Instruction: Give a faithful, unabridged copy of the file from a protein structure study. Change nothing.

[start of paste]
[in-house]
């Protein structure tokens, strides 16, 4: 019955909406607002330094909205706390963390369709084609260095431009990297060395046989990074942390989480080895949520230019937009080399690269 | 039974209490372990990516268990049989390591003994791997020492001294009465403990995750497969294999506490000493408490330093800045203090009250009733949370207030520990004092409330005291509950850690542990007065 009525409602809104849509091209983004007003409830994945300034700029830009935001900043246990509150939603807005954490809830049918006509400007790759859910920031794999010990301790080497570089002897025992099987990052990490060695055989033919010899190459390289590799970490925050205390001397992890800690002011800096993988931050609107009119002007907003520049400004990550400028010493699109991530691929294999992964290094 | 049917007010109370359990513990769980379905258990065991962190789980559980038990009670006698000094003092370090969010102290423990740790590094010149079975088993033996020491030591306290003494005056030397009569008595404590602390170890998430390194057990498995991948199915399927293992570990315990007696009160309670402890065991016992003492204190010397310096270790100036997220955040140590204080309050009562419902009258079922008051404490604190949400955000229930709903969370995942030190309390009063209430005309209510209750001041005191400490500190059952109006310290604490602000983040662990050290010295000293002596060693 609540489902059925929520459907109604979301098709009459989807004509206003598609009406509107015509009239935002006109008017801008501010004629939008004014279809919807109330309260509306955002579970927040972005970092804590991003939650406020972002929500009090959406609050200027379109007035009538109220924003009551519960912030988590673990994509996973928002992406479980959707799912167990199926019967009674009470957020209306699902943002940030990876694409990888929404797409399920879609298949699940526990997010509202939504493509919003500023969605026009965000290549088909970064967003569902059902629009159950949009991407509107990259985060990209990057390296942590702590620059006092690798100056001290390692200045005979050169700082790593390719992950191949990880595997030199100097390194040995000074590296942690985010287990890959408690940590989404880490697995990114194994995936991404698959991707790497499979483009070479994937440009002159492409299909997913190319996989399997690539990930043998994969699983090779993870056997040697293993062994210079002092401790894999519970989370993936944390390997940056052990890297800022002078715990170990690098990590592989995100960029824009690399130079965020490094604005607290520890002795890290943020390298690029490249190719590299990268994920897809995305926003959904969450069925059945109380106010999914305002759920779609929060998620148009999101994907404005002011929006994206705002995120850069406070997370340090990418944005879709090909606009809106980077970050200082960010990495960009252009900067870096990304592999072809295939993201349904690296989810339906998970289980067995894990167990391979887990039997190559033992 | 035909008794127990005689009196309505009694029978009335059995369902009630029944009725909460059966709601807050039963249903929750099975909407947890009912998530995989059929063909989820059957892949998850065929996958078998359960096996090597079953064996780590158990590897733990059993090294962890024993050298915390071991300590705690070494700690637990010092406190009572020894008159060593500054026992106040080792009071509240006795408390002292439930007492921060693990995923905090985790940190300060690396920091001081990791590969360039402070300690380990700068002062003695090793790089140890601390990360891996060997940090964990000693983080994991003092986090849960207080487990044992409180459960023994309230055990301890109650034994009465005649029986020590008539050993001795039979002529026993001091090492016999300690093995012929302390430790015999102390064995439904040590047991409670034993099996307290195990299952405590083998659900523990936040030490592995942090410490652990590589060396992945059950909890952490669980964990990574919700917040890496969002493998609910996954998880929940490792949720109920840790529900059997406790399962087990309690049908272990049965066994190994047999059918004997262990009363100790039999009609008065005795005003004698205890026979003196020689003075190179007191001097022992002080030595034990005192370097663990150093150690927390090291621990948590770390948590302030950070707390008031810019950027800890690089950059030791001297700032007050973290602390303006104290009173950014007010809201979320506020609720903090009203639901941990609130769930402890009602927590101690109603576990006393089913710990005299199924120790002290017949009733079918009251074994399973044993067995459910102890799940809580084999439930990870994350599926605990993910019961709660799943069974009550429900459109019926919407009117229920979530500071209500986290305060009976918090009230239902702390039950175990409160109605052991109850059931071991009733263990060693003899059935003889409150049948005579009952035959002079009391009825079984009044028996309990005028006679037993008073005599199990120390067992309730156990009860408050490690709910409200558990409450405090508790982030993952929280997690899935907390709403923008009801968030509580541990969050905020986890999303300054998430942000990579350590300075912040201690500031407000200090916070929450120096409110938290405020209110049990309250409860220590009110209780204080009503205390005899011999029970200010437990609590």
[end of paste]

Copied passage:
[in-house]
């Protein structure tokens, strides 16, 4: 019955909406607002330094909205706390963390369709084609260095431009990297060395046989990074942390989480080895949520230019937009080399690269 | 039974209490372990990516268990049989390591003994791997020492001294009465403990995750497969294999506490000493408490330093800045203090009250009733949370207030520990004092409330005291509950850690542990007065 009525409602809104849509091209983004007003409830994945300034700029830009935001900043246990509150939603807005954490809830049918006509400007790759859910920031794999010990301790080497570089002897025992099987990052990490060695055989033919010899190459390289590799970490925050205390001397992890800690002011800096993988931050609107009119002007907003520049400004990550400028010493699109991530691929294999992964290094 | 049917007010109370359990513990769980379905258990065991962190789980559980038990009670006698000094003092370090969010102290423990740790590094010149079975088993033996020491030591306290003494005056030397009569008595404590602390170890998430390194057990498995991948199915399927293992570990315990007696009160309670402890065991016992003492204190010397310096270790100036997220955040140590204080309050009562419902009258079922008051404490604190949400955000229930709903969370995942030190309390009063209430005309209510209750001041005191400490500190059952109006310290604490602000983040662990050290010295000293002596060693 609540489902059925929520459907109604979301098709009459989807004509206003598609009406509107015509009239935002006109008017801008501010004629939008004014279809919807109330309260509306955002579970927040972005970092804590991003939650406020972002929500009090959406609050200027379109007035009538109220924003009551519960912030988590673990994509996973928002992406479980959707799912167990199926019967009674009470957020209306699902943002940030990876694409990888929404797409399920879609298949699940526990997010509202939504493509919003500023969605026009965000290549088909970064967003569902059902629009159950949009991407509107990259985060990209990057390296942590702590620059006092690798100056001290390692200045005979050169700082790593390719992950191949990880595997030199100097390194040995000074590296942690985010287990890959408690940590989404880490697995990114194994995936991404698959991707790497499979483009070479994937440009002159492409299909997913190319996989399997690539990930043998994969699983090779993870056997040697293993062994210079002092401790894999519970989370993936944390390997940056052990890297800022002078715990170990690098990590592989995100960029824009690399130079965020490094604005607290520890002795890290943020390298690029490249190719590299990268994920897809995305926003959904969450069925059945109380106010999914305002759920779609929060998620148009999101994907404005002011929006994206705002995120850069406070997370340090990418944005879709090909606009809106980077970050200082960010990495960009252009900067870096990304592999072809295939993201349904690296989810339906998970289980067995894990167990391979887990039997190559033992 | 035909008794127990005689009196309505009694029978009335059995369902009630029944009725909460059966709601807050039963249903929750099975909407947890009912998530995989059929063909989820059957892949998850065929996958078998359960096996090597079953064996780590158990590897733990059993090294962890024993050298915390071991300590705690070494700690637990010092406190009572020894008159060593500054026992106040080792009071509240006795408390002292439930007492921060693990995923905090985790940190300060690396920091001081990791590969360039402070300690380990700068002062003695090793790089140890601390990360891996060997940090964990000693983080994991003092986090849960207080487990044992409180459960023994309230055990301890109650034994009465005649029986020590008539050993001795039979002529026993001091090492016999300690093995012929302390430790015999102390064995439904040590047991409670034993099996307290195990299952405590083998659900523990936040030490592995942090410490652990590589060396992945059950909890952490669980964990990574919700917040890496969002493998609910996954998880929940490792949720109920840790529900059997406790399962087990309690049908272990049965066994190994047999059918004997262990009363100790039999009609008065005795005003004698205890026979003196020689003075190179007191001097022992002080030595034990005192370097663990150093150690927390090291621990948590770390948590302030950070707390008031810019950027800890690089950059030791001297700032007050973290602390303006104290009173950014007010809201979320506020609720903090009203639901941990609130769930402890009602927590101690109603576990006393089913710990005299199924120790002290017949009733079918009251074994399973044993067995459910102890799940809580084999439930990870994350599926605990993910019961709660799943069974009550429900459109019926919407009117229920979530500071209500986290305060009976918090009230239902702390039950175990409160109605052991109850059931071991009733263990060693003899059935003889409150049948005579009952035959002079009391009825079984009044028996309990005028006679037993008073005599199990120390067992309730156990009860408050490690709910409200558990409450405090508790982030993952929280997690899935907390709403923008009801968030509580541990969050905020986890999303300054998430942000990579350590300075912040201690500031407000200090916070929450120096409110938290405020209110049990309250409860220590009110209780204080009503205390005899011999029970200010437990609590």